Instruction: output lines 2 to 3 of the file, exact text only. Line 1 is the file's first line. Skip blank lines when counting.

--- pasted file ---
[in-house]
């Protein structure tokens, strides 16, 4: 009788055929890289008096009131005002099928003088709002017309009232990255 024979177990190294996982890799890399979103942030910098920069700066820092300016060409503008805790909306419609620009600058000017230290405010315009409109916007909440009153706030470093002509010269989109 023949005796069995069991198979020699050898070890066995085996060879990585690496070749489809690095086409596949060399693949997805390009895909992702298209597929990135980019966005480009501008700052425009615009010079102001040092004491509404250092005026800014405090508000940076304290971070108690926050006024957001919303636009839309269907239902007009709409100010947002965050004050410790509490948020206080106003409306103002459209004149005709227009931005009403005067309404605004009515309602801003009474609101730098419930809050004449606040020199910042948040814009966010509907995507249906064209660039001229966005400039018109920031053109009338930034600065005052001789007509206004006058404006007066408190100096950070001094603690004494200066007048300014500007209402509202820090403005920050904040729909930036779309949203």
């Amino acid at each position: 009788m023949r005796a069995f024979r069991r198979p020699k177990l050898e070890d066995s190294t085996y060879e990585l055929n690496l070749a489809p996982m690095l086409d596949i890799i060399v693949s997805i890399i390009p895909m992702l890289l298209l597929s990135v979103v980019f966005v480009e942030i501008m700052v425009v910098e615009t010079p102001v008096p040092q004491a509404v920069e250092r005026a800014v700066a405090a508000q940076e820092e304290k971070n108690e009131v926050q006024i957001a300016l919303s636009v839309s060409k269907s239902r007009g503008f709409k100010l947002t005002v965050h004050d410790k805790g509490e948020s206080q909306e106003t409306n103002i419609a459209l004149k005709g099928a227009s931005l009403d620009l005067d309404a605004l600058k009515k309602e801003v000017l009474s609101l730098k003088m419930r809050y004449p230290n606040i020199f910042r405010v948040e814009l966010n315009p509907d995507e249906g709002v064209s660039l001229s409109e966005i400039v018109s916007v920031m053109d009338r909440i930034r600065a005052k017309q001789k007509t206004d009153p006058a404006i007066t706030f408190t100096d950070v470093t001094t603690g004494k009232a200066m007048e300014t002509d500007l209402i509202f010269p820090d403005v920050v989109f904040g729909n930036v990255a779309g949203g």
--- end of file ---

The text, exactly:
């Protein structure tokens, strides 16, 4: 009788055929890289008096009131005002099928003088709002017309009232990255 024979177990190294996982890799890399979103942030910098920069700066820092300016060409503008805790909306419609620009600058000017230290405010315009409109916007909440009153706030470093002509010269989109 023949005796069995069991198979020699050898070890066995085996060879990585690496070749489809690095086409596949060399693949997805390009895909992702298209597929990135980019966005480009501008700052425009615009010079102001040092004491509404250092005026800014405090508000940076304290971070108690926050006024957001919303636009839309269907239902007009709409100010947002965050004050410790509490948020206080106003409306103002459209004149005709227009931005009403005067309404605004009515309602801003009474609101730098419930809050004449606040020199910042948040814009966010509907995507249906064209660039001229966005400039018109920031053109009338930034600065005052001789007509206004006058404006007066408190100096950070001094603690004494200066007048300014500007209402509202820090403005920050904040729909930036779309949203």
């Amino acid at each position: 009788m023949r005796a069995f024979r069991r198979p020699k177990l050898e070890d066995s190294t085996y060879e990585l055929n690496l070749a489809p996982m690095l086409d596949i890799i060399v693949s997805i890399i390009p895909m992702l890289l298209l597929s990135v979103v980019f966005v480009e942030i501008m700052v425009v910098e615009t010079p102001v008096p040092q004491a509404v920069e250092r005026a800014v700066a405090a508000q940076e820092e304290k971070n108690e009131v926050q006024i957001a300016l919303s636009v839309s060409k269907s239902r007009g503008f709409k100010l947002t005002v965050h004050d410790k805790g509490e948020s206080q909306e106003t409306n103002i419609a459209l004149k005709g099928a227009s931005l009403d620009l005067d309404a605004l600058k009515k309602e801003v000017l009474s609101l730098k003088m419930r809050y004449p230290n606040i020199f910042r405010v948040e814009l966010n315009p509907d995507e249906g709002v064209s660039l001229s409109e966005i400039v018109s916007v920031m053109d009338r909440i930034r600065a005052k017309q001789k007509t206004d009153p006058a404006i007066t706030f408190t100096d950070v470093t001094t603690g004494k009232a200066m007048e300014t002509d500007l209402i509202f010269p820090d403005v920050v989109f904040g729909n930036v990255a779309g949203g």